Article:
It’s a lot of eagle.
The luxury edition comes with so much more eagle.
Issue 113’s Challenge is Satoshi Kamiya’s Praying Mantis!
I don’t have much to say this time because I’ve already gone on a lot about Kamiya’s amazing designs.
Besides looking good, this model has a very slight asymmetry in the tail, which is neat. Also, his arms slightly remind me of a t-rex’s arms. I suppose that’s just all praying mantis arms though.
The only other thing I can think of vaguely related to Satoshi Kamiya is that he added a Kirin to his online gallery last year. I hope he puts out a crease pattern of that one sometime.
Crease Pattern Challenge #56 is Hitoshi Kakami’s Coelacanth. I’m glad this is written, because I’m not sure how to pronounce that.
This one has a reference guide on half of the pattern. In spite of this, there was some point I had a lot of trouble finding. This is also one of the ones I folded a long time ago, took insufficient pictures of, and lost. Instead of finding that tricky point again, I copied and printed the pattern and folded that for pictures of the details.
In an interesting coincidence, I tried to find reference points with someone on a message board for a crease pattern model in Calico’s Origami Aquarium. I like Calico’s models, and even made my own Zapdos mainly because there was no crease pattern for Calico’s. The coincidental part is that Calico is Hitoshi Kakami.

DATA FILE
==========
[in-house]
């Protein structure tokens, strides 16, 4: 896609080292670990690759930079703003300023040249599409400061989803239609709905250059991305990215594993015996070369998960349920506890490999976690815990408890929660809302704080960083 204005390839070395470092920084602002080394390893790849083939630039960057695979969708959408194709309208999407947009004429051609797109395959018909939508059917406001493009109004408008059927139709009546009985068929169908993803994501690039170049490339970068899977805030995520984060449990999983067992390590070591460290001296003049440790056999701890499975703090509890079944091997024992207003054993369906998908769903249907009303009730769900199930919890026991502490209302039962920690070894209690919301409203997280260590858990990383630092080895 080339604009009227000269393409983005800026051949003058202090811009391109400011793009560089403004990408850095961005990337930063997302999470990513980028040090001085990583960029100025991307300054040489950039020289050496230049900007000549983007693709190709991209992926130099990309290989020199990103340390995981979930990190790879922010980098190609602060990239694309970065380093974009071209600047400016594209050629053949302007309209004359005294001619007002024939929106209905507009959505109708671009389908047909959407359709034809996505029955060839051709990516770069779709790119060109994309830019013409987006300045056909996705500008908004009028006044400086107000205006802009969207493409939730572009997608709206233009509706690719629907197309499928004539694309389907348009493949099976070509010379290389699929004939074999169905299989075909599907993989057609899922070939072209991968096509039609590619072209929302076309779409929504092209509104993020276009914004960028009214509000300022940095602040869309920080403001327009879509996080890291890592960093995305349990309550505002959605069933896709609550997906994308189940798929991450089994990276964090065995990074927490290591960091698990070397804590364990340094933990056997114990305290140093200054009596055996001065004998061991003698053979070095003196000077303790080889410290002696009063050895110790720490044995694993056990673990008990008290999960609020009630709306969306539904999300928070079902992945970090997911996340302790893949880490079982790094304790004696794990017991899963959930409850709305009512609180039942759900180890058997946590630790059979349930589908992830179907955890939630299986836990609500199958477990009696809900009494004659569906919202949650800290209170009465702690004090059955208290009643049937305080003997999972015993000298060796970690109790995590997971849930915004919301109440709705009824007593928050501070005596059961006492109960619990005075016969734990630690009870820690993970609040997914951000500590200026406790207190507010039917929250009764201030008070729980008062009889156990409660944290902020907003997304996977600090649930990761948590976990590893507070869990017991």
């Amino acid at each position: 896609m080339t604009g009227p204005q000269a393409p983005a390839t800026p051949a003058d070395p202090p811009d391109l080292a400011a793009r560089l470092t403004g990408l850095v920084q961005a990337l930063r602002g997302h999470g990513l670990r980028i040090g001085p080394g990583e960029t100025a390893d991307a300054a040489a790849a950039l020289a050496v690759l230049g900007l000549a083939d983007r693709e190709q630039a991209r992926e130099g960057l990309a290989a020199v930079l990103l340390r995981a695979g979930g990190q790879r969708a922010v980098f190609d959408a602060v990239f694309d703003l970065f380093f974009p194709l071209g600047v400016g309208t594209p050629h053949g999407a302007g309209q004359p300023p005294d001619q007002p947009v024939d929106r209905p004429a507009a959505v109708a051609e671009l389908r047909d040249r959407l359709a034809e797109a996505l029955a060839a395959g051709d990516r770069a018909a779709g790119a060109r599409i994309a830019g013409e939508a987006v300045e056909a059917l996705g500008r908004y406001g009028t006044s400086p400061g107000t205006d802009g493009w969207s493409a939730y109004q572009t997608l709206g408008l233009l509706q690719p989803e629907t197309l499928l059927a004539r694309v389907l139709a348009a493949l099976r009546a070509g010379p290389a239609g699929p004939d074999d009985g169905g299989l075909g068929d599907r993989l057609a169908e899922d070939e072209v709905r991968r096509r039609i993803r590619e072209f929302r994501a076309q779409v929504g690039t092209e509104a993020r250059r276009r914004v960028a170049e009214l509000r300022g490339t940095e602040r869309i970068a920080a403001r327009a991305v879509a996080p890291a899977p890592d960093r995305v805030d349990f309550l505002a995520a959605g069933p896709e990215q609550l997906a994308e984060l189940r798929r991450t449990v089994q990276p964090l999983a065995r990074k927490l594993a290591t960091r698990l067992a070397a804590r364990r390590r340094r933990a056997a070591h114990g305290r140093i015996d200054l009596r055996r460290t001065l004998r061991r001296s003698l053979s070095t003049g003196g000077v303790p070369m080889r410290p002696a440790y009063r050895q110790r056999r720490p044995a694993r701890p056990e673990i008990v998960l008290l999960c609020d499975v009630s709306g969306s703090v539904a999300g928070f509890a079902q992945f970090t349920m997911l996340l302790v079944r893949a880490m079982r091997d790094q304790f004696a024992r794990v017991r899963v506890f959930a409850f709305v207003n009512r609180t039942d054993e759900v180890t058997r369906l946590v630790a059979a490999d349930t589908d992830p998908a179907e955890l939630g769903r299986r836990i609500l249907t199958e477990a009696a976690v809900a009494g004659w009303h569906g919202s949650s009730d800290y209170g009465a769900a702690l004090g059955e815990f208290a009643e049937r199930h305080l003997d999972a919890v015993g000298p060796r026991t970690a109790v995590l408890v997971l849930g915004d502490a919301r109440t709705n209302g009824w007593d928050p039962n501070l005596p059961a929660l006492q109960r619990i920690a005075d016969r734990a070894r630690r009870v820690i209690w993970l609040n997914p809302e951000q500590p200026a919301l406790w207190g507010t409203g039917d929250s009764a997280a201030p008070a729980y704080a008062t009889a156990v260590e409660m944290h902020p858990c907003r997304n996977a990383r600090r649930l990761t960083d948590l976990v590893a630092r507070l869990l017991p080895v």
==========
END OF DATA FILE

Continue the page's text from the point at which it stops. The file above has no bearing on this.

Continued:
There are a lot of great models on that site, but, unfortunately, only a few have crease patterns. Even then, there is a big jump between crease pattern and final model. Since the reference points on this crease pattern are given (and I forgot what else I did), I have my reference points for the model we were looking for on the board, Calico’s Rattata. Below is how to get the reference points, the folded crease pattern, and the shaped model.
The funny thing is my reference point method is slightly off. People go on a lot about how perfect you need to get things, but that’s not perfectly true. I think I push the limit of how slipshod you can be though.
Challenge #55 is Chuya Miyamoto’s Clown. He stands on a circus pedestal. One half of his outfit is solid coloured and the other has a diamond pattern. He’s holding an accordion. He has neck ruffles, a painted face, and a jester hat. It’s hardly believable that a human could come up with this model. Is Miyamoto actually a sentient supercomputer plotting world domination and origami? Yes.
On my first shot (in purple), I probably used too small of paper (again). I got most of it, but actually inverted the pattern, which both caused the coloured part to be white and vice versa and mirror-flipped the model. I also didn’t quite get the diamond pattern on the leg. At some point, I made the face separately to make sure I got it right.
While making it the first time, I enjoyed it much more than I thought I would. I noted a couple of things and made it again with a few changes and larger paper. The main thing was making a simpler pattern (triangle instead of diamonds) and using what that freed up to make a belt sash. I also changed the costume slightly, where the opposing arm and leg (left and right) have the pattern and the solid arm and leg switch colours.